should probably be controlled by the kernel in the first place.

Now I'm not saying it wouldn't be nice if nVidia GPL'd it.  I would love to see
that.  But I just know it's not legally possible at this time, at least not all
of it.  I'm not "praising" nVidia for it, but understand that as long as people
are aware of the risks, then it's still using "open standards."

Unfortunately, you can't see to see the "other risk" we have in not deploying
nVidia as a solution.  See #1-4 above.

> Not to mention there is a very real risk of you losing support for your
> beloved hardware.

But the _cost_ of using something else is _much_greater_!  So what nVidia
provides me is _value_ in a Standardware product, that does _not_ expense
open standards, _today_.  Not promises, not drivers for obsoleted products
with various product issues and quirks -- _real_, _working_ hardware.

Probably the biggest reality is the fact that nVidia is one of the _largest_
users of EDA on Linux, using their own GLX solution.  They could _easily_
persuade the EDA industry to start supporting only their chipsets, but they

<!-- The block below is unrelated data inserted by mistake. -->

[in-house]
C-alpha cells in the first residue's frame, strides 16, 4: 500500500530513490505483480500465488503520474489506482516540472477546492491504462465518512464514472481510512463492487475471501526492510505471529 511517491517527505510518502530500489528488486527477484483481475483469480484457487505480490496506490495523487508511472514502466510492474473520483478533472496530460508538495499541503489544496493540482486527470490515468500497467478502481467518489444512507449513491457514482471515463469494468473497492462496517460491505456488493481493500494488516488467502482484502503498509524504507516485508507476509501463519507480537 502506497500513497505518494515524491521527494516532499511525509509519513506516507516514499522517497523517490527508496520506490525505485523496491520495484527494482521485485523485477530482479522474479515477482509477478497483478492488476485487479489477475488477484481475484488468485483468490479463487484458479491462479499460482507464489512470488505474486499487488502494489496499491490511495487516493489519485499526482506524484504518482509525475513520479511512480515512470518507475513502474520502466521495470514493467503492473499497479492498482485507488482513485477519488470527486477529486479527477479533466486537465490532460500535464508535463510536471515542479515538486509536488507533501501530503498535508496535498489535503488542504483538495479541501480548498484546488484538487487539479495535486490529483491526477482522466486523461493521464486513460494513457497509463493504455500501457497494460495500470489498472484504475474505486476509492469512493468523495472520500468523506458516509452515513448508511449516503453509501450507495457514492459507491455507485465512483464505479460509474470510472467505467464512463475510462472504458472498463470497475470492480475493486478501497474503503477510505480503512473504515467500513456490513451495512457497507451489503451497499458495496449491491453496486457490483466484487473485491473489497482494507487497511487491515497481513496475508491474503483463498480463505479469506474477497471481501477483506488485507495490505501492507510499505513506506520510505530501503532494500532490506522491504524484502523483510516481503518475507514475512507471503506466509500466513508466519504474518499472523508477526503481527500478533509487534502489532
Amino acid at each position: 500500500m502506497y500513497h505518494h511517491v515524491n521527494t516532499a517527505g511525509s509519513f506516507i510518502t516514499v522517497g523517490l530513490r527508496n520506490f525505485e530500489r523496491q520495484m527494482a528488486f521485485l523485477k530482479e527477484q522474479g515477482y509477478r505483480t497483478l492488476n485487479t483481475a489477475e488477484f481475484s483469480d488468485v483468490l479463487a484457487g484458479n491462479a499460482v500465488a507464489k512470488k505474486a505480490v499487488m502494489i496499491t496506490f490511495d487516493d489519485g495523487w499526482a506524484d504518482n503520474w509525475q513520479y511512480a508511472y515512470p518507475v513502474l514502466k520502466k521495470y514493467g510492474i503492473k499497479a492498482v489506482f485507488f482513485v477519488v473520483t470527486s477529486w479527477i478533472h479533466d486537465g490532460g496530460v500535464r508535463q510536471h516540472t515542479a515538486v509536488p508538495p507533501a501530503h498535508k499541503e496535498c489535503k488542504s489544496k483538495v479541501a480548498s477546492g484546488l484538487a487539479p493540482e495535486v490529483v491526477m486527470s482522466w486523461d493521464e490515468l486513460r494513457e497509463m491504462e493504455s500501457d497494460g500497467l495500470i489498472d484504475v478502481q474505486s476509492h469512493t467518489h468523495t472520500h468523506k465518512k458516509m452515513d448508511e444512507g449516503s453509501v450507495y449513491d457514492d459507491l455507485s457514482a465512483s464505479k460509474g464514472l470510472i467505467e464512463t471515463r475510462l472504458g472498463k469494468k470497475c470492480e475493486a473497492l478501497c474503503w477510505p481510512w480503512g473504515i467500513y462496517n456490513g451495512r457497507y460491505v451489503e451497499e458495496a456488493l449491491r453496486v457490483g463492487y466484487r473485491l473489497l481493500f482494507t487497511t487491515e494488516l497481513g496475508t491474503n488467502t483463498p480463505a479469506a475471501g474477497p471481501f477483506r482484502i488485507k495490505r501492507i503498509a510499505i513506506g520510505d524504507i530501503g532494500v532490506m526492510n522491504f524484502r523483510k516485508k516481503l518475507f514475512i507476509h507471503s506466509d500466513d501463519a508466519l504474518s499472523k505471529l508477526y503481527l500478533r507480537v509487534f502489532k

are dedicated to OpenGL.  Maybe not as strict to the ARB that 3DLabs
wants, but fairly good.

So, once again, who is going to give me "less risk":  

A)  A Standardware vendor who is not only the producer of products and
drivers that adhere to open standards, but is also a _user_ in the same
industry as I?

B)  Freedomware--er, excuse me--Commuware zealots that do not take
the time to understand the _real_ risks of going with _less_supported_
solutions.

There's quite a bit of "Hostageware hardware" out there now, because
no one's maintaining the hardware.  With nVidia, I know that they are
going to continuing supporting Linux, at least in the near-term, because
they need it for themselves!

Especially for a product that is obsoleted in 12 months anyway, and
rarely used beyond 3-4 years.

> Again, a problem that doesn't exist in your analogy.
> Sorry, you are in that category if you fail to recognize that the vast
> majority of the time there are perfectly viable fully open source
> solutions.  That's fine if you want to pursue them yourself, just don't
> come here and recommend the practice for others, it's bad advice.

I use nVu, and have since version 0.2.  But I also use Macromedia
Dreamweaver.  If I lay out the risks involved, and let others decide
for themselves, then I'm going to be damned on what I can and can't
say.  Choice is the key.